Aromatherapy Oils

To complement the MASSAGE Magazine article, “Essential Oil Session Adds-Ons & Products,” by Lynn Thompson, D.C., Ph.D., in the May 2014 issue.

Many words might be used to describe a typical massage therapist: Empathetic, even empathetic. Sensitive. Intuitive. Tactile. Massage therapists may be touchy, but are almost never pushy. This is why the notion of selling may not feel natural to someone whose calling is one of silence and subtlety.

However, selling is not only good for your business and bottom line; it’s good for your clients. Few clients can afford a daily massage, so stocking a robust pantry with essential oils, organic skin care and other retail products can reinforce the great treatment-room experience and extend the benefits of service between professional visits.

“Massage therapists spend their day in a semi-darkened room, dealing with individuals in a very intimate way,” says Alison Howland, president of Spa Success Consultants Inc. of Palm Beach Gardens, Florida. “Transitioning from this treatment modality into sales requires a couple of things in order to work.

“First, the products have to be legitimate and have integrity relative to the massage practice,” she continues. “And the therapist needs training and knowledge about the features and benefits of the product, in order to be comfortable making recommendations for a post-treatment purchase.”

Great salespeople begin with genuine belief. They truly believe in what they’re selling, and this sincerity overcomes customer resistance. For a massage therapist, this means prescriptive selling. Through your fingertips and other senses, you have formed an assessment of your client during the treatment. Use your power of observation to make a specific recommendation for a purchase.

A stressed client, for instance, would be a good candidate for a calming essential oil product to take home. An athletic client who is training for a marathon would be a candidate for a cooling muscle gel. If the client’s feet and hands feel cold, suggest the opposite—a warming oil to take the edge off the chill.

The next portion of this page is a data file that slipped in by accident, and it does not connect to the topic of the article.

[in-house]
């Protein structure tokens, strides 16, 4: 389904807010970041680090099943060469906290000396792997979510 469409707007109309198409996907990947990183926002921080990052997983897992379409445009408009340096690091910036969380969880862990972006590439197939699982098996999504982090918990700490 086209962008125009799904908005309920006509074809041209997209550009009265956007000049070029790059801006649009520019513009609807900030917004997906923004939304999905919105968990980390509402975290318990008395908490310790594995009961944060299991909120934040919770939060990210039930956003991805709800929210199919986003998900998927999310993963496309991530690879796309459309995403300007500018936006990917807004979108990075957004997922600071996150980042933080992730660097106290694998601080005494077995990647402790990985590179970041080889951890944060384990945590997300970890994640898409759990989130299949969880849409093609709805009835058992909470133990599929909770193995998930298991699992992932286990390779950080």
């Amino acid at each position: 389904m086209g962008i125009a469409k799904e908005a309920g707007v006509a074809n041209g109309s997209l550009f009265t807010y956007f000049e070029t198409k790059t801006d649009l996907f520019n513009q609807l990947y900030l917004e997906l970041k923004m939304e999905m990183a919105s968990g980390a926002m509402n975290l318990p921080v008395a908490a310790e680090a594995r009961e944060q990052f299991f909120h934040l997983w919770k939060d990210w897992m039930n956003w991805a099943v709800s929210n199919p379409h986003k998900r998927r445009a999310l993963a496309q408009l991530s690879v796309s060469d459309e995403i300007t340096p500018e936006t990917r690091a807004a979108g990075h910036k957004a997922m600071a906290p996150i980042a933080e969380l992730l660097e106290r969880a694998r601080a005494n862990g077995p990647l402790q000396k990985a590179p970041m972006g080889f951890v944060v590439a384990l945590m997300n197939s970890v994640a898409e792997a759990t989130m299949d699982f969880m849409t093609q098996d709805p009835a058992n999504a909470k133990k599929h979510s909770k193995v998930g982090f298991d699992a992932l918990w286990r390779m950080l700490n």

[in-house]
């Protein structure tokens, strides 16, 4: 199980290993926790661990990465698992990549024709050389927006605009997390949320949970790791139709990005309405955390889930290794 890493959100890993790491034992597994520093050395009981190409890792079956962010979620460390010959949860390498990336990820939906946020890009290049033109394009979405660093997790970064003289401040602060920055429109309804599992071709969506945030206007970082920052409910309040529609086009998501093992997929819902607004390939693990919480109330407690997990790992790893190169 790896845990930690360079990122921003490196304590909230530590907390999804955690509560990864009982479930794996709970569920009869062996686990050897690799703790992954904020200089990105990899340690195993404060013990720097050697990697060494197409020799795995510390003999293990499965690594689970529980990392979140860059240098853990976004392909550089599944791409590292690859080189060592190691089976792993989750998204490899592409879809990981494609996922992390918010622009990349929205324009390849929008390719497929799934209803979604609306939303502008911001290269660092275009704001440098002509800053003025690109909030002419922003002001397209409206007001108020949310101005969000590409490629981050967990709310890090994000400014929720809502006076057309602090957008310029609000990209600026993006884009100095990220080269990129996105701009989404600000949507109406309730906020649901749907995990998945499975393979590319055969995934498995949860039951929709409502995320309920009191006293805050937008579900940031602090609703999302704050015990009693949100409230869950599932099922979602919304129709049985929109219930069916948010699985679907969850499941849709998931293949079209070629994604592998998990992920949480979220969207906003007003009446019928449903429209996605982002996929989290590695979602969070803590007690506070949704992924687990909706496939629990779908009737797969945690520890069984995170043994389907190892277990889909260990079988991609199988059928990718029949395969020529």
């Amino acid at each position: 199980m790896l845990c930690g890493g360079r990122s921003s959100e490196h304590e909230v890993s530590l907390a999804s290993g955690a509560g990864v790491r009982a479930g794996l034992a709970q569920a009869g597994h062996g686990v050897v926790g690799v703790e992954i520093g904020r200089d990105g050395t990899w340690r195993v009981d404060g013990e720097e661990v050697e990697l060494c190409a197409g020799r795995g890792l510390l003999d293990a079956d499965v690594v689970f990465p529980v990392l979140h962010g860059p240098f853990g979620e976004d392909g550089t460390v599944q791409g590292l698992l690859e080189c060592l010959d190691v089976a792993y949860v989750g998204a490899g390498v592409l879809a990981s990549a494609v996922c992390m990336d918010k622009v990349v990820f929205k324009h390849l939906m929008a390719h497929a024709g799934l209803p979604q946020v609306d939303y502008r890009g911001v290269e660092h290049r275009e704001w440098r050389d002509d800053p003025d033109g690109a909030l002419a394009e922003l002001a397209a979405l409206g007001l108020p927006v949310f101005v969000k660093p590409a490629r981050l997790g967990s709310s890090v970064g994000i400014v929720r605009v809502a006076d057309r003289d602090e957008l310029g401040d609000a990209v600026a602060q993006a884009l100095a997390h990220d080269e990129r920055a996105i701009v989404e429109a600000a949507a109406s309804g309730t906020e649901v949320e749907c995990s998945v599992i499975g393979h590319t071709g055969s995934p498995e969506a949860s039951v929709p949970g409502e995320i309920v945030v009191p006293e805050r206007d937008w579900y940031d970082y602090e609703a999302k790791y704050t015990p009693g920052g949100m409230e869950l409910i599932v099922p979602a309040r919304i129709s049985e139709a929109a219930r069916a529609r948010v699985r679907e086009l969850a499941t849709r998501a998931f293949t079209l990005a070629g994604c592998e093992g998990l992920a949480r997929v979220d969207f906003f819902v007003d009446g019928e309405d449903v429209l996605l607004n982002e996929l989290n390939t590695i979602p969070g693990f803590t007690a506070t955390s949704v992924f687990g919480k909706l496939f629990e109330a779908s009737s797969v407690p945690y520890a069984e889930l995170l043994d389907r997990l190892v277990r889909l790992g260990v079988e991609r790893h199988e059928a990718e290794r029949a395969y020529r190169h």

Timing matters. Your clients make themselves vulnerable during a session, and it’s this vulnerability which makes selling seem awkward to some practitioners. Don’t talk sales while the client is undressed. Allow the client privacy after the session, and meet him at the front desk as he checks out. Have one or two products maximum on the counter, and briefly explain the benefits of using this product at home. Give your client several complimentary, trial-size samples to test, and have these bagged and ready—a proven way to generate product purchase after the next visit.

Peter Friis is an entrepreneur based in Los Angeles, home of his first lifestyle brand, ESSIO (www.essioshower.com). Friis received his master’s degree from UCLA Anderson, where he served as president of the Entrepreneur Association. His innovative aromatherapy product-line, launched in 2013, is the first of a family of related products, all emphasizing modernity, sustainability and eco-luxury.

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